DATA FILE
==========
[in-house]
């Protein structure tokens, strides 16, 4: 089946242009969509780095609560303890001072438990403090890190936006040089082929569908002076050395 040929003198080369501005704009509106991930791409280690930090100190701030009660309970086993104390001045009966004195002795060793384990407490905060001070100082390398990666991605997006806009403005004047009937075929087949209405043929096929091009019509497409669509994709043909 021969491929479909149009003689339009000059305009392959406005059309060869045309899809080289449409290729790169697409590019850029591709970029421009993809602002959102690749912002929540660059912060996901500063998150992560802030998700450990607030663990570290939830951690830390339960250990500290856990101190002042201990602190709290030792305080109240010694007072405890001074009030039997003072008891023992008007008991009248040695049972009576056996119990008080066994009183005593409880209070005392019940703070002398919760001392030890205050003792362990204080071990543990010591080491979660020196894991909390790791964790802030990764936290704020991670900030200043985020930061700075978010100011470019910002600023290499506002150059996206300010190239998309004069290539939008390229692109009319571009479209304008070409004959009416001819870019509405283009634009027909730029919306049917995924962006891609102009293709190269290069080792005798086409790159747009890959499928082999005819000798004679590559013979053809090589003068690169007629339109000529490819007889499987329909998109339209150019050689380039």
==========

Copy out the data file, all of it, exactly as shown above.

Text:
[in-house]
């Protein structure tokens, strides 16, 4: 089946242009969509780095609560303890001072438990403090890190936006040089082929569908002076050395 040929003198080369501005704009509106991930791409280690930090100190701030009660309970086993104390001045009966004195002795060793384990407490905060001070100082390398990666991605997006806009403005004047009937075929087949209405043929096929091009019509497409669509994709043909 021969491929479909149009003689339009000059305009392959406005059309060869045309899809080289449409290729790169697409590019850029591709970029421009993809602002959102690749912002929540660059912060996901500063998150992560802030998700450990607030663990570290939830951690830390339960250990500290856990101190002042201990602190709290030792305080109240010694007072405890001074009030039997003072008891023992008007008991009248040695049972009576056996119990008080066994009183005593409880209070005392019940703070002398919760001392030890205050003792362990204080071990543990010591080491979660020196894991909390790791964790802030990764936290704020991670900030200043985020930061700075978010100011470019910002600023290499506002150059996206300010190239998309004069290539939008390229692109009319571009479209304008070409004959009416001819870019509405283009634009027909730029919306049917995924962006891609102009293709190269290069080792005798086409790159747009890959499928082999005819000798004679590559013979053809090589003068690169007629339109000529490819007889499987329909998109339209150019050689380039």